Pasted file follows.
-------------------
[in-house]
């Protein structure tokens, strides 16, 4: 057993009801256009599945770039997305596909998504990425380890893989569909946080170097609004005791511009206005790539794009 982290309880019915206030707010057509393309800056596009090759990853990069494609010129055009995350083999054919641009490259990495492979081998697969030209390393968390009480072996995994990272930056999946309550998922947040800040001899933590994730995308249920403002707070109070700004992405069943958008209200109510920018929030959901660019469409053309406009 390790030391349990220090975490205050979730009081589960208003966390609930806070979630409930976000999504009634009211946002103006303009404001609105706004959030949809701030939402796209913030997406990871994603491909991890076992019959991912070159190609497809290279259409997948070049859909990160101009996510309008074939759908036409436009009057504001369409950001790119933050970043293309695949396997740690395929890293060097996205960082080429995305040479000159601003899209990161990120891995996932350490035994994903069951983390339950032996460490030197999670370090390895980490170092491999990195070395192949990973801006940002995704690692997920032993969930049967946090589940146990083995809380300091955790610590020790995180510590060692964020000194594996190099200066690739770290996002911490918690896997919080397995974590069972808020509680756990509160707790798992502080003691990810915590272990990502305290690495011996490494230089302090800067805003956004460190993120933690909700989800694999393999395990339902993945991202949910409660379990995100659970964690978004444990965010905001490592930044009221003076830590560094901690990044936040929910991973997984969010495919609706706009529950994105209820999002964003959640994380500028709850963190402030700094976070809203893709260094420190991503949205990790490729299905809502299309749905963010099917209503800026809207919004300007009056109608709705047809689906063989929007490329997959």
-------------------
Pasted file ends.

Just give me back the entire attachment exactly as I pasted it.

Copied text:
[in-house]
């Protein structure tokens, strides 16, 4: 057993009801256009599945770039997305596909998504990425380890893989569909946080170097609004005791511009206005790539794009 982290309880019915206030707010057509393309800056596009090759990853990069494609010129055009995350083999054919641009490259990495492979081998697969030209390393968390009480072996995994990272930056999946309550998922947040800040001899933590994730995308249920403002707070109070700004992405069943958008209200109510920018929030959901660019469409053309406009 390790030391349990220090975490205050979730009081589960208003966390609930806070979630409930976000999504009634009211946002103006303009404001609105706004959030949809701030939402796209913030997406990871994603491909991890076992019959991912070159190609497809290279259409997948070049859909990160101009996510309008074939759908036409436009009057504001369409950001790119933050970043293309695949396997740690395929890293060097996205960082080429995305040479000159601003899209990161990120891995996932350490035994994903069951983390339950032996460490030197999670370090390895980490170092491999990195070395192949990973801006940002995704690692997920032993969930049967946090589940146990083995809380300091955790610590020790995180510590060692964020000194594996190099200066690739770290996002911490918690896997919080397995974590069972808020509680756990509160707790798992502080003691990810915590272990990502305290690495011996490494230089302090800067805003956004460190993120933690909700989800694999393999395990339902993945991202949910409660379990995100659970964690978004444990965010905001490592930044009221003076830590560094901690990044936040929910991973997984969010495919609706706009529950994105209820999002964003959640994380500028709850963190402030700094976070809203893709260094420190991503949205990790490729299905809502299309749905963010099917209503800026809207919004300007009056109608709705047809689906063989929007490329997959």